The book starts with a definition of a “Shababa”, or also Baba for short: “Shababas are nothing more, and nothing less, than roving nomads of golf; pathetic, hopeless thrashers of the ball who insist on playing the game in spite of their enduring mediocrity.” The author, Hubba Costello, goes on to state that a Shababa will always stink at golf. Now this may sound cruel, but it isn’t – it is stated as a simple fact, and there are nineteen chapters to explain why.
If that definition wasn’t enough to make the reader realize that this is a light, humorous book, then keep reading. The chapters are labeled as a hole on the course – 1 through 18, and of course, everyone’s favorite place for a drink, the 19th hole. This can also be loosely called a how-to book for Shababas as well. However, instead of lessons that will tell one how to grip a club or where the hands should be located on the follow through, this book will give tips on how a Shababa can actually win money on the course when playing with better golfers.
As an example of both the humor and the “lessons” in the book, take Hole number 2 and the topic of practice. Many golf teachers will tell a student that he or she has to practice many hours and hundreds of shots on the range in order to improve. That theory doesn’t work for Shababas in the book. The theory goes that because there are no consequences on the range, how will a Shababa improve his chance of hitting that green out of a steep bunker because he achieved that on his fifth shot in a perfectly raked and level bunker? As a card-carrying Shababa, this made sense to me.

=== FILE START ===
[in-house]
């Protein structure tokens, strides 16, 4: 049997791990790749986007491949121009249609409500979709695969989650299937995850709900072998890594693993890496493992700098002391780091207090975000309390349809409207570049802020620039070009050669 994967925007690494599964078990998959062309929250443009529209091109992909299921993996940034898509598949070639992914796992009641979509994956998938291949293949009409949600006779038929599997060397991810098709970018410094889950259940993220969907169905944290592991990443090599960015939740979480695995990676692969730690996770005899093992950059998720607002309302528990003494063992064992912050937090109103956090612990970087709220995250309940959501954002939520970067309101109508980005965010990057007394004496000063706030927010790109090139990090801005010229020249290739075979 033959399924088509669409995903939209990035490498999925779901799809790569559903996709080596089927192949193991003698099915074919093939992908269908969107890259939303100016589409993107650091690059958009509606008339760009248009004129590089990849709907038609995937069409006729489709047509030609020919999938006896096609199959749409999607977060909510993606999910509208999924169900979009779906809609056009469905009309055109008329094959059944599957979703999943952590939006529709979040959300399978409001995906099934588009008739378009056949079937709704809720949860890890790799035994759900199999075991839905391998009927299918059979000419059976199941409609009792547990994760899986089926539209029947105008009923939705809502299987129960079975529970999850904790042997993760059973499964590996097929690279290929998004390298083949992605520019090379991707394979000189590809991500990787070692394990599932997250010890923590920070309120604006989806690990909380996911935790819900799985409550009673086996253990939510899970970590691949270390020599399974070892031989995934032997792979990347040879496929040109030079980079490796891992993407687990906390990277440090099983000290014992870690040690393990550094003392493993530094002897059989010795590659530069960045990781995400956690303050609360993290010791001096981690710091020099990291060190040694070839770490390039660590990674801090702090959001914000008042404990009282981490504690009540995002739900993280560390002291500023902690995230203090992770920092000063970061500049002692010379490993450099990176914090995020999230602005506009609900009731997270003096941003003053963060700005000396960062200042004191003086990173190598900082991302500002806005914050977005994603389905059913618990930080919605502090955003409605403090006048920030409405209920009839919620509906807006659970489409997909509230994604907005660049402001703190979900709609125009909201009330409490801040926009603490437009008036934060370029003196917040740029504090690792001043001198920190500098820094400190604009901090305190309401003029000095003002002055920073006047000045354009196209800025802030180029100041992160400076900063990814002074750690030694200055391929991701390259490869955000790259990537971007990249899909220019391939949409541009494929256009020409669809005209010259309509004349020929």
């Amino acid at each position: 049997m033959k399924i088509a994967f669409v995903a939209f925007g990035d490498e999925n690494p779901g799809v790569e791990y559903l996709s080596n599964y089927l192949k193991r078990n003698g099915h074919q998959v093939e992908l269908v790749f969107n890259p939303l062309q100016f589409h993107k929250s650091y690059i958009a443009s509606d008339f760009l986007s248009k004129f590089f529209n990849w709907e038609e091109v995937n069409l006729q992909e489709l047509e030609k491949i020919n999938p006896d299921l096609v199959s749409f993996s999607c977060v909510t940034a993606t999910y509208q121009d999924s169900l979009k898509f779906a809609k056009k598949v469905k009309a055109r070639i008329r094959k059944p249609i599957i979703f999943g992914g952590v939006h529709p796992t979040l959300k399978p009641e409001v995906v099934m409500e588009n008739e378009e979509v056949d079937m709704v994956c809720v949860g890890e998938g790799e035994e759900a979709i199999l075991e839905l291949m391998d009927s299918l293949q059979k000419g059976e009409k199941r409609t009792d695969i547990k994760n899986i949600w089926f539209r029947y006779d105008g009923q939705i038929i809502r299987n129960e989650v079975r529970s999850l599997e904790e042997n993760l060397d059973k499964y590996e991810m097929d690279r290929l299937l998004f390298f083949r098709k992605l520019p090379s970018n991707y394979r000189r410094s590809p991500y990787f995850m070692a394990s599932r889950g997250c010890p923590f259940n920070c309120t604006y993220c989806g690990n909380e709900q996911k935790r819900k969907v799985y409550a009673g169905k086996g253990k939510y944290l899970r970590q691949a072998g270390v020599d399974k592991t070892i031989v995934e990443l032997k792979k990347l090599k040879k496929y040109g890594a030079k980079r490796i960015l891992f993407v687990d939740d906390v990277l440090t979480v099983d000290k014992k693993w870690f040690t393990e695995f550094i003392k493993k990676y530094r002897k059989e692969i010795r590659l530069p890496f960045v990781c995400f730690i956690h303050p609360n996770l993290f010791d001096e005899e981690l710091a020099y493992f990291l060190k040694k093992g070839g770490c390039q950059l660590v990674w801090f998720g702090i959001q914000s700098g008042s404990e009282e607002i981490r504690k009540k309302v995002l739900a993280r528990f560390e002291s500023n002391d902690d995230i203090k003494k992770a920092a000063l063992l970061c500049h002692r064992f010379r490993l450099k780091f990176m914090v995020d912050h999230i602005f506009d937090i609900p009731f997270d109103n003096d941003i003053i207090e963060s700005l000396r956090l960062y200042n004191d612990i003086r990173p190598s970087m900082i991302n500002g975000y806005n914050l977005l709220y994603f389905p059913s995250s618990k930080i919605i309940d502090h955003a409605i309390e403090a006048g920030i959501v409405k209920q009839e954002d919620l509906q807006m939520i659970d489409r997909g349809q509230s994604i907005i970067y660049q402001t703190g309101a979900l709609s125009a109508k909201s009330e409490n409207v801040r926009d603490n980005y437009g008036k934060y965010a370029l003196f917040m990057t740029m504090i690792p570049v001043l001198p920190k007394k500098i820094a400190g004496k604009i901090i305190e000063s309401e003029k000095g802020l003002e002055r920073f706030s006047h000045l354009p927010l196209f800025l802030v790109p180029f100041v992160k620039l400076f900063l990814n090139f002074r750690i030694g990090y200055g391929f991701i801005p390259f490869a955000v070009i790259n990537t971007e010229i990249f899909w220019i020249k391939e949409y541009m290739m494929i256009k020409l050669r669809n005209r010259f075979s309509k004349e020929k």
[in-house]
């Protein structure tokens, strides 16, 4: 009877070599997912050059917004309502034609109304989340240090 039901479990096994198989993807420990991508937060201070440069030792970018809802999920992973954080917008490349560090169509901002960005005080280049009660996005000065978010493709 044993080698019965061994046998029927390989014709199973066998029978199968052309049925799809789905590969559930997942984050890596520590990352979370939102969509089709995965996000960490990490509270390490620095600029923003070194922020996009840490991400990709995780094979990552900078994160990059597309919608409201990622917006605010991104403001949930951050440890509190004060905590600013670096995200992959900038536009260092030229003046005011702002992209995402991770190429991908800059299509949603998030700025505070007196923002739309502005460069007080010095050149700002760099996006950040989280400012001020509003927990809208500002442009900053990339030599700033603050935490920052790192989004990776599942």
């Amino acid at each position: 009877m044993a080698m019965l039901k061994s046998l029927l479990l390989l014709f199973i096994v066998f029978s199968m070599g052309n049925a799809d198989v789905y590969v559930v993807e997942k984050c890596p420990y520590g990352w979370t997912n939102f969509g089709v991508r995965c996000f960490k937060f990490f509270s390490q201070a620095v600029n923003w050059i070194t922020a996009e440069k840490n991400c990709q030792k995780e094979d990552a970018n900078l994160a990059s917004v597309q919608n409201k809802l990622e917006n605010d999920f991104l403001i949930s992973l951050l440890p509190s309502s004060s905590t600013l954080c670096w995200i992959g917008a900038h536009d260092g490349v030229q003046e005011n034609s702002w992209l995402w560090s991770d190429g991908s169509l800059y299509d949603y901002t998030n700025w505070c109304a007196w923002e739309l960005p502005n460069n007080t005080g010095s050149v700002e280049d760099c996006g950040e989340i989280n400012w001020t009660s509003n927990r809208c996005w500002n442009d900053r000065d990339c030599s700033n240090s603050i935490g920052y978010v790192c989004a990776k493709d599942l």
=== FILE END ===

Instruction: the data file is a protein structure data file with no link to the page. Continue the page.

The other good (and hilarious) tip in the book is that the most helpful item in a Shababa’s bag is the pencil. The author explains that the pencil is what is used to mark dots on the scorecard. The dots represent the strokes allowed on holes for players with the higher handicap, thus making it easier for the Shababa to win a hole against a better golfer. I was laughing very hard during these passages as they were quite funny on describing how that Baba will win those holes.